WASHINGTON, D.C. — International regulators say they plan to release “slightly more water” from Lake Ontario this fall in a move that could make sure lake levels continue to decline after nearly three years of record-high water.
Lake Ontario water levels at last measurement were 246.03 feet, or roughly 5 inches above the 245.60 feet average water level for this time of year. Though water levels have been above average for all of 2020, the widespread flooding that plagued the Lake Ontario shoreline in recent years never materialized.
The International Joint Commission (IJC) — the U.S.-Canadian body that oversees shared waterways between the two nations — announced Friday the International Lake Ontario-St. Lawrence River Board (LOSLRB), which is overseen by the IJC and sets outflows from Lake Ontario through the Moses-Saunders Dam near Massena, would adjust its outflow strategy to allow Lake St. Lawrence water levels to decline to “the normal navigation season minimum” after the Labor Day weekend.
The IJC said the move would “allow for slightly more water to be released from Lake Ontario during the fall.” The IJC’s water management strategy known as Plan 2014 has been blamed by many for the flooding in 2017 and 2019 but it’s unclear if that is an accurate placement of blame. Shoreline property owners and elected officials in recent years have argued regulators did not take advantage of opportunities to release more water in the fall months.
Water levels across the Great Lakes have been at or near record highs for much of the past three years, and the Lake Ontario shoreline experienced record-setting flooding in 2017 and again in 2019. Lake Ontario reached a more than 100-year high of 249.09 feet in early and mid-June last year after setting the previous record high of 248.92 feet in mid-May 2017.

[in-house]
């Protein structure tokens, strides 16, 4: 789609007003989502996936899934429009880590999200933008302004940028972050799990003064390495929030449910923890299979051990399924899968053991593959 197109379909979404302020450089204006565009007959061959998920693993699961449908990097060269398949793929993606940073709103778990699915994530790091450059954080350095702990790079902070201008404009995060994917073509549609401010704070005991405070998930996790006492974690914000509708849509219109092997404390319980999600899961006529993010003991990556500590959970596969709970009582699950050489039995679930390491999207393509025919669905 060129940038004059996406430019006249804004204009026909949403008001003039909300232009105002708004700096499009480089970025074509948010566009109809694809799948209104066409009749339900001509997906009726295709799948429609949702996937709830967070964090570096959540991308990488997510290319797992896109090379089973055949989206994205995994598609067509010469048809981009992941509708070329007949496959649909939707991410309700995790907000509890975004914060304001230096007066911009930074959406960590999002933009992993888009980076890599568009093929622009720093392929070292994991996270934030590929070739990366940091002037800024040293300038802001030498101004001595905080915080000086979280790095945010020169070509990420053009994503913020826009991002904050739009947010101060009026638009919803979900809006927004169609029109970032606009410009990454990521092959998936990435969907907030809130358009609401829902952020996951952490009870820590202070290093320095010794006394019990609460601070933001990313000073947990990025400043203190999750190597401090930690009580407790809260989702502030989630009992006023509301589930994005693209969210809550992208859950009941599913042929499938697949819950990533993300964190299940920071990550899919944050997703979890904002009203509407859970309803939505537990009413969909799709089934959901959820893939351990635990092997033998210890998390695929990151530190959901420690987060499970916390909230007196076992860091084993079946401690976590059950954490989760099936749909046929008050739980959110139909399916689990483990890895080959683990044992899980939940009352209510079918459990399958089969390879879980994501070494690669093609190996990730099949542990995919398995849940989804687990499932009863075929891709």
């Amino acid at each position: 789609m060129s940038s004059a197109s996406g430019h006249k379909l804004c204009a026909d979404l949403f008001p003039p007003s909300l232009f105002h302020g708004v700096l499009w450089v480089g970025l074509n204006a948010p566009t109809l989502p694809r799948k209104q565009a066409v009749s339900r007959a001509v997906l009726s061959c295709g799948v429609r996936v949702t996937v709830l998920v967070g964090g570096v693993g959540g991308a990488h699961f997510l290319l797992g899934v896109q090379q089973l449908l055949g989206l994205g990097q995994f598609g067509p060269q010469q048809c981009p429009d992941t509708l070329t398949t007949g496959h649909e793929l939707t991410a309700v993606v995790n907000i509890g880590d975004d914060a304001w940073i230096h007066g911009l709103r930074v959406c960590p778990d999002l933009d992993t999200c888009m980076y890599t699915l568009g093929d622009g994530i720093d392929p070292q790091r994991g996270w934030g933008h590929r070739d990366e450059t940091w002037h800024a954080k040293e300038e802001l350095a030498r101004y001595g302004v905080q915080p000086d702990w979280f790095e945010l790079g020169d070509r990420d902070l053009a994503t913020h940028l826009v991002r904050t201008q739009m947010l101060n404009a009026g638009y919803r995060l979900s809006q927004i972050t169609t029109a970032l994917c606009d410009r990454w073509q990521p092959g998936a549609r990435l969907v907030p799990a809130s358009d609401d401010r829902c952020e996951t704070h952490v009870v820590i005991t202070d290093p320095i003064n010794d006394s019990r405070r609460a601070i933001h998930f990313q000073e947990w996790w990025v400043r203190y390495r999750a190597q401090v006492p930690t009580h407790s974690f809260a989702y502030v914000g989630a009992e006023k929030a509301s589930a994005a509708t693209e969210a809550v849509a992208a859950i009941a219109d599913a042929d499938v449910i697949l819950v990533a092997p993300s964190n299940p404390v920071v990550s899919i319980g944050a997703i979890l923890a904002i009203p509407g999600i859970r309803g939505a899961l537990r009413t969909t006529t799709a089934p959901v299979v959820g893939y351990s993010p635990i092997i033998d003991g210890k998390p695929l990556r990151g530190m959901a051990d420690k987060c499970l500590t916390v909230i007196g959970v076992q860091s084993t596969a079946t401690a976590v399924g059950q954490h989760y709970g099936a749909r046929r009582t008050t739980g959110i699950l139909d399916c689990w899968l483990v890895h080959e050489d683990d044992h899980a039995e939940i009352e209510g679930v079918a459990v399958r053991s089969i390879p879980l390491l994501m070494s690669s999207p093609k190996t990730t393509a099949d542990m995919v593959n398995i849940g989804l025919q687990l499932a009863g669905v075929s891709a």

Some shoreline property owners and elected officials were quick to criticize the IJC and Plan 2014, which went into effect in January 2017. Plan 2014 dictates, along with many other responsibilities, the pace of outflows from Lake Ontario through the Moses-Saunders Dam. The dam is the only waterway for emptying the the Great Lakes through the St. Lawrence Seaway and into the Atlantic Ocean.
Despite starting 2020 higher than any of the previous three years, Lake Ontario waters receded significantly throughout the year. IJC officials said Friday the low and declining levels on Lake Ontario, combined with the high outflows through the Moses-Saunders Power Dam, are resulting in very low water levels on Lake St. Lawrence that are anticipated to continue. Despite high Lake Ontario levels, regulators said this was the fourth straight summer of “well-below-average levels of Lake St. Lawrence. As the forebay to the dam, Lake St. Lawrence responds more rapidly and significantly to changes in outflows compared to the larger Lake Ontario, according to the IJC.
During a May 22 meeting, LOSLRB agreed to use accumulated water removed from Lake Ontario, if needed, to maintain levels on Lake St. Lawrence above 239.50 feet. That’s 16 inches above the usual navigation-season low limit.
Lake Ontario outflow was decreased slightly last week to allow Lake St. Lawrence levels to increase. Regulators noted, however, as fall weather approaches, recreational boating activity begins to decrease.
High inflows continue from the upper Great Lakes and Lake Ontario levels remain about 5 inches above their long-term average value for this time of year, so the board decided to cease the maintenance of levels on Lake St. Lawrence. Those levels areexpected to decline following Labor Day, regulators said, so residents and other recreational boaters are encouraged to remove all of their associated equipment from the waterfront on or prior to the September long weekend.
Lake Ontario levels peaked early this year at 247.38 feet on May 5, roughly 4 inches below the general flood stage and more than 20 inches lower than the peak of 2019. Lake levels are expected to continue their seasonal decline through the end of summer, and have fallen to date roughly 16 inches from the crest.